This month Kessock Books will launch a new series of entertaining, informative and practical companions to Highland rail travel.
Inverness to Kyle of Lochalsh sets the tone for the series, taking the long-established tradition of guide books in a new direction, with a quirky yet honest account of the train journey experience for visitors and locals alike.
Next off the presses will be the guide to a very different and largely unsung railway – the cross-country route from Aberdeen to Elgin and Inverness. Not a scenic stunner in the typical Highland sense, but it traverses attractive countryside and boasts some gems of railway architecture. From the prosaic features of a traditional country station at Insch in Aberdeenshire to the grandeur of the former Great North of Scotland Railway station at Elgin – no longer the town’s station, but carefully conserved in its new role as a business centre. The guide links the earliest days of the railway to still-surviving operational characteristics in the 21st century.
Like our first guide, this will be illustrated with over 50 eye-catching black & white photos, bespoke hand-drawn maps and fine sketches of railway scenes.
The Highland rail network largely escaped the surgery of the ‘Beeching Axe’ in the 1960s, and that has left us with a group of scenic lines which rank among the best in Britain. The West Highland Line from Glasgow to Fort William regularly wins the accolade of ‘Top Rail Journey in the World’, so we will cast a critical eye over the journey experience to see if it lives up to that billing. The West Highland Line extension from Fort William to Mallaig needs little introduction, now that the Harry Potter phenomenon has spread word of the line’s magnificent Glenfinnan Viaduct. But discerning passengers need to know rather more about the depth and breadth of the line’s history and the wonderful views from the window – and this we will aim to do.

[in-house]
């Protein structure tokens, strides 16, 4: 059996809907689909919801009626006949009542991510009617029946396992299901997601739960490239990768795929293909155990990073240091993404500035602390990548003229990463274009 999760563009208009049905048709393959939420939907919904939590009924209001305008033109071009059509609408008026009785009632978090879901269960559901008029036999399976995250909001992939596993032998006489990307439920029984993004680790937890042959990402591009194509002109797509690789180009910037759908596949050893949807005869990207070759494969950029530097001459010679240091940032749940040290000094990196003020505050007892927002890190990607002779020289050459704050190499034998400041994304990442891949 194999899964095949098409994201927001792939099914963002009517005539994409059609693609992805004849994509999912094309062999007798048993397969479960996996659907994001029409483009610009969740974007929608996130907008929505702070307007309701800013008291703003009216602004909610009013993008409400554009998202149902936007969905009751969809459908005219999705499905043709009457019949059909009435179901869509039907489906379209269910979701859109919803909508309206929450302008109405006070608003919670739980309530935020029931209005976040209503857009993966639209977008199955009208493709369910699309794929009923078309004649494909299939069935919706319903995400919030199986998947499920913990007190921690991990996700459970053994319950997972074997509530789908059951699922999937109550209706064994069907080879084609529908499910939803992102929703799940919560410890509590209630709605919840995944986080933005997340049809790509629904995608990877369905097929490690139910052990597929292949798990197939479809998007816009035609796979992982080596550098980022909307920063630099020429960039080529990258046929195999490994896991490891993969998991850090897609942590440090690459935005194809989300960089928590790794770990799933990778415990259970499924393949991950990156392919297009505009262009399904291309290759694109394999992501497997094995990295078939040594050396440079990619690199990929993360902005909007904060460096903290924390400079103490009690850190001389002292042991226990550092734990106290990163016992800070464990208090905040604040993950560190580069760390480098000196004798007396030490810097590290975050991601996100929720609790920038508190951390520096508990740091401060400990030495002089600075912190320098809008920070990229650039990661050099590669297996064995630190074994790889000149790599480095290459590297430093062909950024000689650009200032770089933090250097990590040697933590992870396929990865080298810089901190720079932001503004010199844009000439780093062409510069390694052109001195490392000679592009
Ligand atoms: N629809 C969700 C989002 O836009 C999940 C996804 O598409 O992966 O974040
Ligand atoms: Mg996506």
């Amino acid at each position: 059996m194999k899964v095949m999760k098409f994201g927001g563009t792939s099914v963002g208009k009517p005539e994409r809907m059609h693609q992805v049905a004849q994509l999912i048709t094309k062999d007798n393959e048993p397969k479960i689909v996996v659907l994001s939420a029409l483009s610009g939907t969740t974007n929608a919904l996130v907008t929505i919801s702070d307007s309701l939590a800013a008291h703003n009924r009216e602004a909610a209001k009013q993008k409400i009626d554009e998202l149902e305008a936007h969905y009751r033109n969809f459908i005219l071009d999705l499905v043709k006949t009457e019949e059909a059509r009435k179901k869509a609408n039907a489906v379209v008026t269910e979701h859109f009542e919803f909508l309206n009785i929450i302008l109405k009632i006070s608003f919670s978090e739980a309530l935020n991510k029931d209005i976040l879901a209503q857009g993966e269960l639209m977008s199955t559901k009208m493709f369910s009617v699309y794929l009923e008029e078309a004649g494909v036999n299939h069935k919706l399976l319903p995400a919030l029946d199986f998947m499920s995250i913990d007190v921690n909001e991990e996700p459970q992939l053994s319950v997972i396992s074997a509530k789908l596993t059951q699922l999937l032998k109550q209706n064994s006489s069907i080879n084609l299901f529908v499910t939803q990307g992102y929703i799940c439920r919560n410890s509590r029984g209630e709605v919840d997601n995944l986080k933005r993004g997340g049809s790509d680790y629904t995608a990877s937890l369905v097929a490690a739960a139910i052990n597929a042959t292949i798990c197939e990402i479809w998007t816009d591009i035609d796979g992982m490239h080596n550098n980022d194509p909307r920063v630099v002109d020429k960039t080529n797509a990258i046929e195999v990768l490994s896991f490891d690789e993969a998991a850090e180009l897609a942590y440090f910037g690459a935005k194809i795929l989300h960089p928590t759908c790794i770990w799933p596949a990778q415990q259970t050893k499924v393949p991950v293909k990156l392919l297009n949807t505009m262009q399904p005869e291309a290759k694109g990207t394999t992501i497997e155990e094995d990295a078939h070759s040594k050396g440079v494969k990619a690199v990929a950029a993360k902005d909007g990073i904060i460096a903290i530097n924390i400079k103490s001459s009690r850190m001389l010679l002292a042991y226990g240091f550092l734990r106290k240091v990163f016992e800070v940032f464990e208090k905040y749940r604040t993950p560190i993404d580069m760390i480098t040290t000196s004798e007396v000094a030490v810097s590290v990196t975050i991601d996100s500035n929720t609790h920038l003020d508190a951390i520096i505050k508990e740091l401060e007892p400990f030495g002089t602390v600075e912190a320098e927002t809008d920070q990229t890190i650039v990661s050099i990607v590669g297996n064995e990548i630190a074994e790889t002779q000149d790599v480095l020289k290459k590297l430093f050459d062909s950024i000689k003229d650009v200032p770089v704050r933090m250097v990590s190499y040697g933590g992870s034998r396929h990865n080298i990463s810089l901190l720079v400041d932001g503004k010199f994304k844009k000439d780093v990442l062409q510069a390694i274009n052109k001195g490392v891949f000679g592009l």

A further branch of the West Highland Line runs from Crianlarich to Oban – the surviving remnant of the original Callander & Oban Railway. With a much-improved train service, this is an easy route to explore from Glasgow or Edinburgh. Like the rest of the series, for visitors who may not be familiar with local rail travel, there will be very practical chapters on preparing for the journey and making the most of the train trip.
Back on the rail network radiating from Inverness, there are two other contrasting routes with great appeal to the leisure traveller. The Highland Main Line to Perth is by far the most important rail route in the region, taking the train over Britain’s highest main-line rail summit at Druimuachdar. Newly refurbished ‘High Speed Trains’ are in the pipeline, and we will help to set the scene for probably the most dramatic change in the line’s train services for more than 30 years.
Stretching 168 miles from Inverness to Caithness, the Far North Line is by far the longest rural railway in Britain. Yet despite traversing a rich variety of coastal and inland landscapes, it is rarely mentioned in the same breath as the ‘classic’ tourist routes elsewhere in the Highlands. Our guide will put that right!
Find out more about The Insider Rail Guide: Inverness to Kyle of Lochalsh